What do you DO exactly?
Reflections on nearly 10 years at Alloy.
The title of this blog post comes from a question that I received from an engineer at a vendor of ours regarding a project we were working on. Another person in sales here was in my office when I got asked that question and after I explained “a little bit of everything” and helped him get an answer to his question, we had a good laugh when we had cleared the phone line.
The refrain “what DO you do?” made the rounds around the office for a little while providing more good laughs. However, around here, a more accurate question is to ask, “what DON’T you do?”
Working at Alloy is unlike any other job I have heard of. It is a very interesting experience, getting to serve the multibillion dollar rendering part of the nearly trillion-dollar global meat industry. There are only a handful of companies around the world that do what we do. Rendering equipment is a niche of a niche marketplace and requires years of training and experience to understand and still more to master.
I am a long way from that mastery, but I have had the fantastic opportunity to learn from Alloy’s experienced team, many of whom have greater than 30 or 40 years of experience in the industry. My role for the company has changed a few times, from Inside Sales to Direct Sales and now Project Management, along the way I have been able to learn a great deal about materials, electronics, process engineering, global commerce, commodities trading, trade shows, web design, customer outreach, human resource management, and probably a dozen other things or more.
What I have taken away from it all is that some of the most kind, courteous, and professional people in the world are in this business. With millions of pounds of product and thousands of people on their back, the ones who really need things to work right understand the most about what happens when things go wrong and how to put practical solutions into action.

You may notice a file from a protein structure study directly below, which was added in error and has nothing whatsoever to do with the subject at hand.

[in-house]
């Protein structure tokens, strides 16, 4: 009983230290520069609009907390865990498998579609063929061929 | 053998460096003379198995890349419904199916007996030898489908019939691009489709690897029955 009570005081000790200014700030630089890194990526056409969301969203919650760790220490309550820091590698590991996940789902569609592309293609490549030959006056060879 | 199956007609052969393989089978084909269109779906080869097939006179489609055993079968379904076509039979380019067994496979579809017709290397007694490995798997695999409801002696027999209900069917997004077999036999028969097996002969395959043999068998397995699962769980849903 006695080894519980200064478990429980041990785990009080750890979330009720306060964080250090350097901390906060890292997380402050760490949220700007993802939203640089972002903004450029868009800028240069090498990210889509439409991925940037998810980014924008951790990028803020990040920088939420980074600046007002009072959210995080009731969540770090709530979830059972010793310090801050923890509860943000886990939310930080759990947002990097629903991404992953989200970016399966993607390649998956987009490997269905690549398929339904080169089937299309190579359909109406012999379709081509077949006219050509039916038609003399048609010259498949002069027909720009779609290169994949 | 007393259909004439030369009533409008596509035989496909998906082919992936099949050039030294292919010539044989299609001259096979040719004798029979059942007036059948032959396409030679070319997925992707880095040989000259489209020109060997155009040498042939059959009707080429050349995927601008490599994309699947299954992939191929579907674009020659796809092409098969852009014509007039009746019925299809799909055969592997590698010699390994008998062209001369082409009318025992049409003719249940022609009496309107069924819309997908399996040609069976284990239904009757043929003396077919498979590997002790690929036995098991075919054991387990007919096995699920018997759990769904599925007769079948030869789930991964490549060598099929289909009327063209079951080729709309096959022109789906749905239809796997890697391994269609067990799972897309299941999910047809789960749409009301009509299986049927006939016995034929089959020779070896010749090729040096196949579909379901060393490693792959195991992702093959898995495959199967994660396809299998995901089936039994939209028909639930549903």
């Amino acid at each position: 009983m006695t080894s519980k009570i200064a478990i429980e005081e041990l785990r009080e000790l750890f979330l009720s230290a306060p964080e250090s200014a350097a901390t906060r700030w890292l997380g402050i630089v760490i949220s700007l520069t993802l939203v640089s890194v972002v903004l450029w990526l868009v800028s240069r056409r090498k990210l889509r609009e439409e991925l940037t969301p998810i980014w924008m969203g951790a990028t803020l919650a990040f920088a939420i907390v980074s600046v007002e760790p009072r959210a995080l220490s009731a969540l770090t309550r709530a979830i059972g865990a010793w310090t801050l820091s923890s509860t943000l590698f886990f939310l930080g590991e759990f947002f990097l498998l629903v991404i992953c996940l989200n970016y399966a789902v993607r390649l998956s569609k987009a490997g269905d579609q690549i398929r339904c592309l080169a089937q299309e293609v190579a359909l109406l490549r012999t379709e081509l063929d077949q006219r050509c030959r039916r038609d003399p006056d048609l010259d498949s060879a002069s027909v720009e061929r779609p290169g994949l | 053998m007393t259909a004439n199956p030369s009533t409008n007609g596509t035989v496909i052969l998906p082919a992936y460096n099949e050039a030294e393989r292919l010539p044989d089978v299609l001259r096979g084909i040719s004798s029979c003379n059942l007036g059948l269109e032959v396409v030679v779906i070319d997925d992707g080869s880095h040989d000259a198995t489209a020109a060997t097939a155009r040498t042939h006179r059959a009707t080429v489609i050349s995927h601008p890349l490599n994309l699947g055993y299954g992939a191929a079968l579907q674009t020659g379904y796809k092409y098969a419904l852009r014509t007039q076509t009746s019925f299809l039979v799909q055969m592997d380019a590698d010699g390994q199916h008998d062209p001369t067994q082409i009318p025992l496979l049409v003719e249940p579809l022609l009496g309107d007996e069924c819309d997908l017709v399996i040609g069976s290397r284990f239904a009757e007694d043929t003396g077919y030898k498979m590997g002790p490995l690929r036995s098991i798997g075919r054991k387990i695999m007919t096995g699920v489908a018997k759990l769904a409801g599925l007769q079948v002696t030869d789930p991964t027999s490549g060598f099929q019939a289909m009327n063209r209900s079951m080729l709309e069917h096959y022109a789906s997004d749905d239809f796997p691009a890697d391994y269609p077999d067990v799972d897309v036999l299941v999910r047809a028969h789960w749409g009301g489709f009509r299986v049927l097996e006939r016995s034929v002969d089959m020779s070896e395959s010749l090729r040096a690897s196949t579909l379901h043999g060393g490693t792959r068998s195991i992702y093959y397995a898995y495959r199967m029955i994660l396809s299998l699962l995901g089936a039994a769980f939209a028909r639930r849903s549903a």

Working at Alloy, one thing I can certainly say I am particularly proud of is that “that’s not my job” is not a phrase I think I have ever heard said and taken seriously. Working here requires just about everyone to understand one another’s jobs for maximum success. This is the same approach that we take when working with our customers. Sure, there are occasions where we get a phone call from a customer who was familiar with our equipment and they ask us to build a machine, give us a purchase order, we ship it, and they run it and tell us “thanks, works great” and we don’t hear from them outside of parts purchases.
Much more often, our relationships with our customers are longer processes that involve getting to know the individuals who are making the decision about a purchase, be they ownership or corporate executive, engineering manager or farmer looking to expand operations. In these cases, it is necessary to get to know the people just as well as learning about the process, desired product, and budgetary concerns they have. This is done in many places and times. Convention hall floors, hotel meeting rooms, sites barely carved out of a wilderness, massive industrial complexes, and kitchen tables.
Personally, Alloy has sent me all over the Western Hemisphere and given me the opportunity to meet some of the nicest, most practical people in the world. I have had the privilege of working with leaders in their fields, working hard to feed growing populations and keep profitable businesses that enrich their families’ lives.
Some things I have seen might surprise others. Anyone who says that women cannot lead in tough, dangerous environments has never seen the poultry industry in Central America, where many female plant managers and engineers are successful and respected. Anyone who says that racial diversity is not conducive to a successful working environment has never seen a meatpacking plant with the signage in 6 languages and the shared goal of coming home at night safely with a decent wage. Anyone who says that you cannot take a 24 year old who does not know what the letters OEM stand for and turn them into a useful member of the leadership of a manufacturing company clearly does not know my story.
Opportunity is what you make of it, and Alloy has given me an awful lot of opportunity. Now in our 70th year of existence and nearly my 10th year of working here, I can tell you that this place is measuring, drawing, welding, emailing, shipping, and supporting – it’s all of those things and more to be sure – but it’s also home and family and opportunity.
Thanks for reading and for being a part of the story.
To answer the original question, I hope my answer is, “whatever I can to help.”